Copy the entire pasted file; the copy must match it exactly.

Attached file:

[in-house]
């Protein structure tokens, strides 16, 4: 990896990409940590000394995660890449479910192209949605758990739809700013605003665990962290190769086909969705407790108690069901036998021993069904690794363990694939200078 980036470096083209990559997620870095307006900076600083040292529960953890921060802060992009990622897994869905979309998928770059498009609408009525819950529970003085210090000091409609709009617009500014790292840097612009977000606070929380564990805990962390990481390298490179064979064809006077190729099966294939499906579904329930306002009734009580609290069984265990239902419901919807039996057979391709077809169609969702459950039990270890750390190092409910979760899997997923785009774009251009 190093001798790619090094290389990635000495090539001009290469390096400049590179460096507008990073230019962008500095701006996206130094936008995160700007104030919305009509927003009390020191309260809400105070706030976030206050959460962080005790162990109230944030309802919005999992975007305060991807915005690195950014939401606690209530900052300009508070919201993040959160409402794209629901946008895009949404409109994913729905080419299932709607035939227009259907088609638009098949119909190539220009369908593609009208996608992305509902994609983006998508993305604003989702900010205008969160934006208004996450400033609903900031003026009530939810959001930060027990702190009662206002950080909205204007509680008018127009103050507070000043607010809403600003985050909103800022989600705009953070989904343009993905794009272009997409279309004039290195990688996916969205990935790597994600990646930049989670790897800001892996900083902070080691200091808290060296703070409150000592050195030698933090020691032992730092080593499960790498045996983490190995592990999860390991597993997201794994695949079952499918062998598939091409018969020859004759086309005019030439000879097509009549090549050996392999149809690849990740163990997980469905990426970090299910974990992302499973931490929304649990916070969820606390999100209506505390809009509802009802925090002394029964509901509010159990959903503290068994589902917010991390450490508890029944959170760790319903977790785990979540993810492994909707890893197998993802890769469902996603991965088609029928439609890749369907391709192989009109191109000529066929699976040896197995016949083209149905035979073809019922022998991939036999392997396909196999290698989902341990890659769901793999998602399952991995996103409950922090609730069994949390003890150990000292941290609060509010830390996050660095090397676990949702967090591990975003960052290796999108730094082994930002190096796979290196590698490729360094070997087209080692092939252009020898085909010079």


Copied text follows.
[in-house]
């Protein structure tokens, strides 16, 4: 990896990409940590000394995660890449479910192209949605758990739809700013605003665990962290190769086909969705407790108690069901036998021993069904690794363990694939200078 980036470096083209990559997620870095307006900076600083040292529960953890921060802060992009990622897994869905979309998928770059498009609408009525819950529970003085210090000091409609709009617009500014790292840097612009977000606070929380564990805990962390990481390298490179064979064809006077190729099966294939499906579904329930306002009734009580609290069984265990239902419901919807039996057979391709077809169609969702459950039990270890750390190092409910979760899997997923785009774009251009 190093001798790619090094290389990635000495090539001009290469390096400049590179460096507008990073230019962008500095701006996206130094936008995160700007104030919305009509927003009390020191309260809400105070706030976030206050959460962080005790162990109230944030309802919005999992975007305060991807915005690195950014939401606690209530900052300009508070919201993040959160409402794209629901946008895009949404409109994913729905080419299932709607035939227009259907088609638009098949119909190539220009369908593609009208996608992305509902994609983006998508993305604003989702900010205008969160934006208004996450400033609903900031003026009530939810959001930060027990702190009662206002950080909205204007509680008018127009103050507070000043607010809403600003985050909103800022989600705009953070989904343009993905794009272009997409279309004039290195990688996916969205990935790597994600990646930049989670790897800001892996900083902070080691200091808290060296703070409150000592050195030698933090020691032992730092080593499960790498045996983490190995592990999860390991597993997201794994695949079952499918062998598939091409018969020859004759086309005019030439000879097509009549090549050996392999149809690849990740163990997980469905990426970090299910974990992302499973931490929304649990916070969820606390999100209506505390809009509802009802925090002394029964509901509010159990959903503290068994589902917010991390450490508890029944959170760790319903977790785990979540993810492994909707890893197998993802890769469902996603991965088609029928439609890749369907391709192989009109191109000529066929699976040896197995016949083209149905035979073809019922022998991939036999392997396909196999290698989902341990890659769901793999998602399952991995996103409950922090609730069994949390003890150990000292941290609060509010830390996050660095090397676990949702967090591990975003960052290796999108730094082994930002190096796979290196590698490729360094070997087209080692092939252009020898085909010079």